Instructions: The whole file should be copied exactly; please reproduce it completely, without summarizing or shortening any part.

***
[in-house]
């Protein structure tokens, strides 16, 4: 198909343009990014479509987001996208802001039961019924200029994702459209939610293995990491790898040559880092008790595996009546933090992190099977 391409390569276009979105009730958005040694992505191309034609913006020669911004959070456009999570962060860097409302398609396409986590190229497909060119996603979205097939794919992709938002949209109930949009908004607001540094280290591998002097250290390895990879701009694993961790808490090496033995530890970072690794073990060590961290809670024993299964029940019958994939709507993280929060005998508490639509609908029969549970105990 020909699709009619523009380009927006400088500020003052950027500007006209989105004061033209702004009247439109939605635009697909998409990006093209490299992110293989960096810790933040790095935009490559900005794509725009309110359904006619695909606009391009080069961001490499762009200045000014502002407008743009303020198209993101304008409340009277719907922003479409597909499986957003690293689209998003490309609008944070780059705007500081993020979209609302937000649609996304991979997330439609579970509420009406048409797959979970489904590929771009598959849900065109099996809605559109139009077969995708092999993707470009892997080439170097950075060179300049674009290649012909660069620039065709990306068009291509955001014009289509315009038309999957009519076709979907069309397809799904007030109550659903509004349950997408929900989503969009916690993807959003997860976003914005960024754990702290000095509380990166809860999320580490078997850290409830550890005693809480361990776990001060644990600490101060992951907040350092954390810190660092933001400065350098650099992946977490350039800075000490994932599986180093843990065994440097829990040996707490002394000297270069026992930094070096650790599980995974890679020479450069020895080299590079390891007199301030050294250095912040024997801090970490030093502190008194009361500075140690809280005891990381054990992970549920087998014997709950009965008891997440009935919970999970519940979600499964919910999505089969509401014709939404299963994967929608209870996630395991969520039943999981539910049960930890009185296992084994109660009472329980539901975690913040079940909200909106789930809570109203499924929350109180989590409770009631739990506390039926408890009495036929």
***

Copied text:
[in-house]
């Protein structure tokens, strides 16, 4: 198909343009990014479509987001996208802001039961019924200029994702459209939610293995990491790898040559880092008790595996009546933090992190099977 391409390569276009979105009730958005040694992505191309034609913006020669911004959070456009999570962060860097409302398609396409986590190229497909060119996603979205097939794919992709938002949209109930949009908004607001540094280290591998002097250290390895990879701009694993961790808490090496033995530890970072690794073990060590961290809670024993299964029940019958994939709507993280929060005998508490639509609908029969549970105990 020909699709009619523009380009927006400088500020003052950027500007006209989105004061033209702004009247439109939605635009697909998409990006093209490299992110293989960096810790933040790095935009490559900005794509725009309110359904006619695909606009391009080069961001490499762009200045000014502002407008743009303020198209993101304008409340009277719907922003479409597909499986957003690293689209998003490309609008944070780059705007500081993020979209609302937000649609996304991979997330439609579970509420009406048409797959979970489904590929771009598959849900065109099996809605559109139009077969995708092999993707470009892997080439170097950075060179300049674009290649012909660069620039065709990306068009291509955001014009289509315009038309999957009519076709979907069309397809799904007030109550659903509004349950997408929900989503969009916690993807959003997860976003914005960024754990702290000095509380990166809860999320580490078997850290409830550890005693809480361990776990001060644990600490101060992951907040350092954390810190660092933001400065350098650099992946977490350039800075000490994932599986180093843990065994440097829990040996707490002394000297270069026992930094070096650790599980995974890679020479450069020895080299590079390891007199301030050294250095912040024997801090970490030093502190008194009361500075140690809280005891990381054990992970549920087998014997709950009965008891997440009935919970999970519940979600499964919910999505089969509401014709939404299963994967929608209870996630395991969520039943999981539910049960930890009185296992084994109660009472329980539901975690913040079940909200909106789930809570109203499924929350109180989590409770009631739990506390039926408890009495036929």